I Am But a Worm (part-2)

— by Andy Wade —

In my last post I mentioned the amazing restorative possibilities of the lowly worm. There is a Worm Theology that is quite old. In the presence of God, I am nothing but a worm. There’s been a diversity of thought about how this plays out, from “ pity-poor me” to “without Christ I am nothing”. My “worm theology” is a bit different.

We’re all probably familiar with at least part of Psalm 22 which begins, “My God, my God, why have you forsaken me?” These words, echoed by Jesus from the cross, etch on our soul the ache of total abandonment. Other words from this Psalm play out in the crucifixion scene including, “But I am a worm, and not human; scorned by others, and despised by the people. All who see me mock at me; they make mouths at me, they shake their heads;” Ps. 22:6-7

The spiritual irony is thick as Jesus is scorned, despised, mocked, and dismissed. The word Hebrew word “worm” used in Psalm 22 is ‘towla‘, a scarlet worm or grub which attaches itself to a tree, lays its eggs, and dies. As it dies it stains the tree red, a stain that was frequently used in ancient times to dye clothing.

While you’re chewing on that, let me return to the garden and the lowly earthworm. My generation was taught that to grow a big crop you needed heavy doses of chemical fertilizers followed by the abundant and frequent application of pesticides. Industrial agriculture was dawning and it’s deadly toxins were trickling down to the home gardener.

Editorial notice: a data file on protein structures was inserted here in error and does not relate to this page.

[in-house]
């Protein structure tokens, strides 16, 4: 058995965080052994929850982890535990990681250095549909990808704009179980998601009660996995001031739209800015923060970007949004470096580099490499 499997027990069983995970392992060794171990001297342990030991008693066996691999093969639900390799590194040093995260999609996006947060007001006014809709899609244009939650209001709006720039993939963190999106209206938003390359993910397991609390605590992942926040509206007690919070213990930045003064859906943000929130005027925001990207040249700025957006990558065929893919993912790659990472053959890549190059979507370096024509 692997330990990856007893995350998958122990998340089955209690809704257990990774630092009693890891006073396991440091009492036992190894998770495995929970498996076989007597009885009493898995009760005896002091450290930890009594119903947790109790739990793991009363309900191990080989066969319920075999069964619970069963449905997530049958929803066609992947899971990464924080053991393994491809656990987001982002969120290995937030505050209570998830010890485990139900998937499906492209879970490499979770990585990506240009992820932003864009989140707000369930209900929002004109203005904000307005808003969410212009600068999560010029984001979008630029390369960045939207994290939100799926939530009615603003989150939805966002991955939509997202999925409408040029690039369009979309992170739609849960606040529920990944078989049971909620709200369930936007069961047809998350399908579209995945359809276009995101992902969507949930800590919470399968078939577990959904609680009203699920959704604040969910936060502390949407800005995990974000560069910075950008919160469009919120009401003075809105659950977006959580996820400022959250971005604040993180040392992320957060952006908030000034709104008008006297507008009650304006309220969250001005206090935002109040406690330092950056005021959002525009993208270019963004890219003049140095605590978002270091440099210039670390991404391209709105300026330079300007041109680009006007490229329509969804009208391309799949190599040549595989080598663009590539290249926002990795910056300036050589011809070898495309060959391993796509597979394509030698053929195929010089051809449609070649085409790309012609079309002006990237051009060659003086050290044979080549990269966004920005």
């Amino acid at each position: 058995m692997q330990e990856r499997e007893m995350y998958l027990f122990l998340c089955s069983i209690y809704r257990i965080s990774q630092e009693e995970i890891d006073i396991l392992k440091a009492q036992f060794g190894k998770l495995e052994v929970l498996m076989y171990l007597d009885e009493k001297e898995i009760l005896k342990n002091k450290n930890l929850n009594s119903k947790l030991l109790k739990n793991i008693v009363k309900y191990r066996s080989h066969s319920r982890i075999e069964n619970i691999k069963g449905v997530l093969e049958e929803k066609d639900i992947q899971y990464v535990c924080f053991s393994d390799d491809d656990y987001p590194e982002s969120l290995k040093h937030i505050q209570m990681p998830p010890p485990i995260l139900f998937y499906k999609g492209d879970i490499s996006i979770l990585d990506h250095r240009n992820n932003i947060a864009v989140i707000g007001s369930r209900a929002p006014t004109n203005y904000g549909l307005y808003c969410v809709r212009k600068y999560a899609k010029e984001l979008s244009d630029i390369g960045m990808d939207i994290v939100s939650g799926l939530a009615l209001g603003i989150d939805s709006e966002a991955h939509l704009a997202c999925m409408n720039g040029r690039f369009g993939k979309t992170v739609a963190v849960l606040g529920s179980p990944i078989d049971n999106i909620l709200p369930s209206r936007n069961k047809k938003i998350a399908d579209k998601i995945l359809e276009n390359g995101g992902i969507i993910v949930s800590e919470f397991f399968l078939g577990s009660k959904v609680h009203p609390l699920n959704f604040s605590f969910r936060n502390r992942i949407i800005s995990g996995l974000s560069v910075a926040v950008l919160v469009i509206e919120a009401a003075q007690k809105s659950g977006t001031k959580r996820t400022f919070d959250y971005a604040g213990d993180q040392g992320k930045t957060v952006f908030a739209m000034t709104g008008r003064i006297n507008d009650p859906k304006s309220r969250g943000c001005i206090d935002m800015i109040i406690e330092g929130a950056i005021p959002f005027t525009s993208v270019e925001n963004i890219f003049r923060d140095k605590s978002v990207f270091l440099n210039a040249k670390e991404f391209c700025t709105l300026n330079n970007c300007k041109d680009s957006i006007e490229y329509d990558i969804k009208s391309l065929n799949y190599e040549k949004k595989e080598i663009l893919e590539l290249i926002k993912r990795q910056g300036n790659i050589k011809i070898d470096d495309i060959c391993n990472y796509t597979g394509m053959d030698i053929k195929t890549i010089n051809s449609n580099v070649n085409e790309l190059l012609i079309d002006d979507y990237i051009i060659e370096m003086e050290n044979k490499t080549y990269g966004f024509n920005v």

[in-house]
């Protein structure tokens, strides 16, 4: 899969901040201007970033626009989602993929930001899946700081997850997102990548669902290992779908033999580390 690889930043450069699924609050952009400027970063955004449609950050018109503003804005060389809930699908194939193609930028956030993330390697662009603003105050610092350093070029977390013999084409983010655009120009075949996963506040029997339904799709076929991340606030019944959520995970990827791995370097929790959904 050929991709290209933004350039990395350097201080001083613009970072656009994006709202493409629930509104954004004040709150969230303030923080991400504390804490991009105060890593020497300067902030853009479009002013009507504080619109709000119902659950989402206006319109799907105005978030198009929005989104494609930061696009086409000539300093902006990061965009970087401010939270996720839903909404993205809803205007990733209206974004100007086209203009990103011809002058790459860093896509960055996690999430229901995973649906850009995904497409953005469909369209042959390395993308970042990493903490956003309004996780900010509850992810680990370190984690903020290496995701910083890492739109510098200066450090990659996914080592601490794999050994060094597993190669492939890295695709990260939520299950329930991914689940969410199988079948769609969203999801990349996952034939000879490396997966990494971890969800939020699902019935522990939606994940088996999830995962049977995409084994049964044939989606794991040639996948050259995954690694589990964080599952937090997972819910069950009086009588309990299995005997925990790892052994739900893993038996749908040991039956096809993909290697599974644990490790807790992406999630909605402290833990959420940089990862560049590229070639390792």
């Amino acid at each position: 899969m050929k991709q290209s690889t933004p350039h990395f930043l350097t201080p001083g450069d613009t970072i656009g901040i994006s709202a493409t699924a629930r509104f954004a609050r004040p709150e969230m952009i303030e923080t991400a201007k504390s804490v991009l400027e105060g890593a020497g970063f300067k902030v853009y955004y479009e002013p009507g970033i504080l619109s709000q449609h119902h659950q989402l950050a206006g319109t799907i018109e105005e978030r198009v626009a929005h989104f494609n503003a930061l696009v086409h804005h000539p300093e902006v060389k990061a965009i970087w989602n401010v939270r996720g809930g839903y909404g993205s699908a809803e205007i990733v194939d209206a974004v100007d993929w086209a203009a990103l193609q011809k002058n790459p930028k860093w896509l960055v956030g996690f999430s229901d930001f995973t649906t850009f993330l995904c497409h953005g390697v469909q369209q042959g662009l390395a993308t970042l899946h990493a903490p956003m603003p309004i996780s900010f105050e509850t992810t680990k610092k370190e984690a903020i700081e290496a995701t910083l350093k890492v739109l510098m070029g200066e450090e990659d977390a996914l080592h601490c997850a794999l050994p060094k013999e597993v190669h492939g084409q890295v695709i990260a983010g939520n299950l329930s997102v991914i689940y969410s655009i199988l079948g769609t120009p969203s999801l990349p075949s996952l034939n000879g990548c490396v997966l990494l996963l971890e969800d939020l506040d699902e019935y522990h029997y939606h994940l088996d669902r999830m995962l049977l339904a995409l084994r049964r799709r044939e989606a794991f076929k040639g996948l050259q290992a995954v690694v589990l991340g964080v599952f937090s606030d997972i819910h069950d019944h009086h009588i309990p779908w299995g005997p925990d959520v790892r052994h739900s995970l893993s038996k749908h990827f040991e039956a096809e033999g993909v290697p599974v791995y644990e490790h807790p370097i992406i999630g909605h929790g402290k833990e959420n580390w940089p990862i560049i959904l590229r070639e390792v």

At first it yielded great results. But productivity both on industrial farms and at home have dropped while problems with pests have increased. We were basically killing the microcosm of the soil, then artificially feeding it. Over the years we’ve begun to realize the dramatic destruction our modern farming practices are causing including a massive loss of topsoil. Why does that matter? Well, it may be pushing us into a global food crisis by the middle of this century!

Our soil is being lost at 10 to 40 times the rate it can be replenished, and our food production systems are to blame, which epitomizes the term “unsustainable.” It takes decades or even centuries to regenerate significant levels of soil. (Restoring soil health)

But it’s not just topsoil we need to be concerned about:

Agriculture accounts for 70 percent of our fresh water use. When the soil is unfit, water is wasted – it washes right through the soil and past the plant’s root system. We already have a global water shortage that’s projected to worsen over the next 20 to 30 years, so this is the last thing we need. Soil degradation is projected to cause a 30 percent loss in food production over the next 20 to 50 years – while our global food demands are expected to increase by 50 percent over this span of time. Mercola

This is not how nature was created to work. We thought we discovered a better way to grow food than God. Now we’re learning, often the hard way, that our way leads to polluted ground water, over-watering, the destruction of top-soil, and serious health issues. And yet, if we’re willing to change, we can find redemption in the lowly worm. (you knew I was getting back to that, right?). Worms, it turns out, may hold the secret to not only reversing this trend, but redeeming soil already devastated by years of mistreatment.

“Worms were said to be Darwin’s favorite organism, and for good reason: it seems they can break down most anything. Studies have shown they can detoxify soil with cadmium, lead and other heavy metals.” New York Times – Science

And vermicomposting is proving to be a sustainable and extremely effective alternative to chemical fertilizers. Not only can it help restore soil, used in place of synthetic chemicals, vermicastings are proving to be a healthier, safer method of starting plants from seed. (See Cornell University video below)

For now, allow me to end as I began (part 1), “What a lowly and despised animal, the worm. Oh that I could live into it’s virtues!”

Lord, help me to see your redeeming work in all creation
revive the soil of my soul with your life-giving presence
help me to be one conduit of your restoring grace,
bringing your healing and wholeness to the world around me. Amen.